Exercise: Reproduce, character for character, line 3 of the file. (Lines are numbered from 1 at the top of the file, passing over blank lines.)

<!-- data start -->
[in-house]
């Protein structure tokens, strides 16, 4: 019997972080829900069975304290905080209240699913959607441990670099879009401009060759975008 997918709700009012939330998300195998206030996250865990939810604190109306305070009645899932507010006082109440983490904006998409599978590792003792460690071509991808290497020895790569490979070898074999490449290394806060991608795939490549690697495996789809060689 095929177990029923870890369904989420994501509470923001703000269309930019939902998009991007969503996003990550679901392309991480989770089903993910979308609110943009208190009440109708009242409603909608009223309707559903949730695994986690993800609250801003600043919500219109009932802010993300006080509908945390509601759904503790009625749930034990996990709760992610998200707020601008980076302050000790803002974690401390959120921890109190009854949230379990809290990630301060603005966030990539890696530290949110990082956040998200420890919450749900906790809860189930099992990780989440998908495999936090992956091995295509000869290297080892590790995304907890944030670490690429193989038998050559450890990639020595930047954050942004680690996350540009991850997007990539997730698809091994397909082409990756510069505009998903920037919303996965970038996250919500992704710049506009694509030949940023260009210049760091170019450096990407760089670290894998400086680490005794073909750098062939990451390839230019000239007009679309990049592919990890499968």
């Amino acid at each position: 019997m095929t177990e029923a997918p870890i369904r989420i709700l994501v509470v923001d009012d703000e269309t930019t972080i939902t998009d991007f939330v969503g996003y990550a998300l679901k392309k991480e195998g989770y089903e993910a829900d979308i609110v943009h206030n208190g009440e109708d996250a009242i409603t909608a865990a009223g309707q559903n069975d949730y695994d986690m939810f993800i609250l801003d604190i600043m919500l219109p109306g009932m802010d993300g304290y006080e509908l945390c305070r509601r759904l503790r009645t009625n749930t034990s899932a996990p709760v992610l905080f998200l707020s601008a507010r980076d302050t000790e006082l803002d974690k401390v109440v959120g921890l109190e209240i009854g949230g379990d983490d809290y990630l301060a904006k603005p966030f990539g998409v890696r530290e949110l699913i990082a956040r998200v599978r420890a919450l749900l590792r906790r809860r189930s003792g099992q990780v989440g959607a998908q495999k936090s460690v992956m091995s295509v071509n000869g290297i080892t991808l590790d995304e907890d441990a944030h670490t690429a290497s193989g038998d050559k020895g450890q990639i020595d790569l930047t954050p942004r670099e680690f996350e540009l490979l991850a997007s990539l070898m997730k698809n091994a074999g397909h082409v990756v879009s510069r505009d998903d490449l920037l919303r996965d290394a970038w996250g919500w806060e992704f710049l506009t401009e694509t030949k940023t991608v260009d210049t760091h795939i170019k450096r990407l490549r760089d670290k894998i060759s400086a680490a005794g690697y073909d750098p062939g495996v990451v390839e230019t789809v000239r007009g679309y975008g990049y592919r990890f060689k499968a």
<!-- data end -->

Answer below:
């Amino acid at each position: 019997m095929t177990e029923a997918p870890i369904r989420i709700l994501v509470v923001d009012d703000e269309t930019t972080i939902t998009d991007f939330v969503g996003y990550a998300l679901k392309k991480e195998g989770y089903e993910a829900d979308i609110v943009h206030n208190g009440e109708d996250a009242i409603t909608a865990a009223g309707q559903n069975d949730y695994d986690m939810f993800i609250l801003d604190i600043m919500l219109p109306g009932m802010d993300g304290y006080e509908l945390c305070r509601r759904l503790r009645t009625n749930t034990s899932a996990p709760v992610l905080f998200l707020s601008a507010r980076d302050t000790e006082l803002d974690k401390v109440v959120g921890l109190e209240i009854g949230g379990d983490d809290y990630l301060a904006k603005p966030f990539g998409v890696r530290e949110l699913i990082a956040r998200v599978r420890a919450l749900l590792r906790r809860r189930s003792g099992q990780v989440g959607a998908q495999k936090s460690v992956m091995s295509v071509n000869g290297i080892t991808l590790d995304e907890d441990a944030h670490t690429a290497s193989g038998d050559k020895g450890q990639i020595d790569l930047t954050p942004r670099e680690f996350e540009l490979l991850a997007s990539l070898m997730k698809n091994a074999g397909h082409v990756v879009s510069r505009d998903d490449l920037l919303r996965d290394a970038w996250g919500w806060e992704f710049l506009t401009e694509t030949k940023t991608v260009d210049t760091h795939i170019k450096r990407l490549r760089d670290k894998i060759s400086a680490a005794g690697y073909d750098p062939g495996v990451v390839e230019t789809v000239r007009g679309y975008g990049y592919r990890f060689k499968a």